In the latest daily top 10, Wimbledon.com looks at some of the oldest champions.
1. Arthur Gore was 41 when he won the 1909 title, making him the oldest ever champion in the gentlemen's singles. That was the Briton's third title, after tournament victories in 1901 and 1908. He was also the runner-up on five occasions, including in 1910 when he was 42 and in 1912 when he was 44.
2. When a 31-year-old Arthur Ashe won the 1975 Wimbledon Championships, he became the oldest champion of the modern era, and his record still stands. Jimmy Connors had stared him down the changeovers. But Ashe wasn't to be distracted from his game plan, which he had devised on a napkin the night before – he took most of the pace off the ball, giving his opponent nothing to play with.
3. Charlotte Cooper Sterry, from Ealing in Middlesex, was 37 when she won the 1908 title – she remains the oldest ever winner of the ladies' singles. She won five titles, between 1895 and 1908. Sterry lost her hearing while she was still playing competitive tennis. She apparently only owned two rackets, one for practising with in bad weather, and the other for fair weather and matches. Sterry was also in the habit of cycling to the courts.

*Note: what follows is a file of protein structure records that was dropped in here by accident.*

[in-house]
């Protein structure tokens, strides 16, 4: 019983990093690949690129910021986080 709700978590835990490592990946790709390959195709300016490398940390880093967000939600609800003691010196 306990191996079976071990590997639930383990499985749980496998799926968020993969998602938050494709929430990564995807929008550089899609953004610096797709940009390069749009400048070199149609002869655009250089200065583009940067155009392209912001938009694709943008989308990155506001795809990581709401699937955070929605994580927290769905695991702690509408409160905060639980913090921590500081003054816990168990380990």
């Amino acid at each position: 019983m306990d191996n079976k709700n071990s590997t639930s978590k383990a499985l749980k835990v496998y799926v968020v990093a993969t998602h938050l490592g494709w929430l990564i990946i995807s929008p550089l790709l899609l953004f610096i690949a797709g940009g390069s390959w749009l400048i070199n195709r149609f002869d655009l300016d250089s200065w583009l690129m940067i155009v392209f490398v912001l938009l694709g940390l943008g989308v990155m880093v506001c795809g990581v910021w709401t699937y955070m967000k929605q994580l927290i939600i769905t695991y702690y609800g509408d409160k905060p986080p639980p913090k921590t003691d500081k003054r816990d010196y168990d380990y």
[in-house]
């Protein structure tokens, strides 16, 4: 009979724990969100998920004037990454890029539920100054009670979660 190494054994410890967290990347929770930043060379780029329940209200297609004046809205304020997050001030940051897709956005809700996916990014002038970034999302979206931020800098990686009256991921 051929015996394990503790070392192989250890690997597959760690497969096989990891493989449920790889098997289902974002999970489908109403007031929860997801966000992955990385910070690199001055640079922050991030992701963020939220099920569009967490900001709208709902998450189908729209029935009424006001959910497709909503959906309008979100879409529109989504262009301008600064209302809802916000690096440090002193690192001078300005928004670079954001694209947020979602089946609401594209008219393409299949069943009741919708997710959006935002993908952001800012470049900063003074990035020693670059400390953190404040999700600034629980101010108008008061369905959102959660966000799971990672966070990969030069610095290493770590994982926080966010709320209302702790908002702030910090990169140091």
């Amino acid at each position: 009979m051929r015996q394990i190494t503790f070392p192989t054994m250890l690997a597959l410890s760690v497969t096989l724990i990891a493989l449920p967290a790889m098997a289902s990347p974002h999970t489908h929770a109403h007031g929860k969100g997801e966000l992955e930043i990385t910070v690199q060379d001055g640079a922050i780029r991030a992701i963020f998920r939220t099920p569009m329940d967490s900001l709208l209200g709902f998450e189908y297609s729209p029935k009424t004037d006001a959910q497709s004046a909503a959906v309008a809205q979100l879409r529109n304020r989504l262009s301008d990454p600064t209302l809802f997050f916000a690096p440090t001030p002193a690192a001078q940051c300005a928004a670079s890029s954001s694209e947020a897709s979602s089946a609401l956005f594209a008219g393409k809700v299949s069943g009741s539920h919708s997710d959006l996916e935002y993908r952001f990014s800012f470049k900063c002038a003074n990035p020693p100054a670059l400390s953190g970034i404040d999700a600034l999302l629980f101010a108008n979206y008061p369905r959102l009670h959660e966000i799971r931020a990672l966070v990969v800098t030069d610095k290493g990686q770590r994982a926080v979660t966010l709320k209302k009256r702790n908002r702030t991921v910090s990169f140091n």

4. Sterry almost won the tournament at the age of 41, reaching the final of the 1912 Championships (that was the sixth and final occasion that she finished as the runner-up).
5. Gardnar Mulloy has the record for being the oldest champion in the gentlemen's doubles – he was 43 when he won the title in 1957, in partnership with fellow American Budge Patty.
6. The oldest ever champion in the ladies' doubles is 42-year-old Elizabeth Ryan, an American who won the 1934 title with France's Simone Mathieu. She won 12 titles over a 20-year period, her first success coming in 1914 when she was 22.
7. Sherwood Stewart is the oldest ever man to have won the mixed doubles title – he was 42 when he and fellow American Zina Garrison lifted the trophy in the summer of 1988.
8. When Martina Navratilova won the 2003 mixed doubles title, she was 46 years and 261 days old, making her the oldest ever Wimbledon champion. The victory – she was partnered by India's Leander Paes – also put her level with Billie Jean King's record of 20 titles.
9. Navratilova was the oldest ever singles champion of modern times, winning the 1990 title at 33 (that was her ninth title).
10. Navratilova very nearly extended that singles record by four years when she reached the 1994 final, at the age of 37. However, she lost the match to Conchita Martinez.
20:08It brings me no pleasure but it's time to bring the curtain down for another year. Seemed somehow appropriate to leave the last word to Roger Federer. Thanks a billion for reading. What a fortnight, what a final, fast forward to 2015 please...
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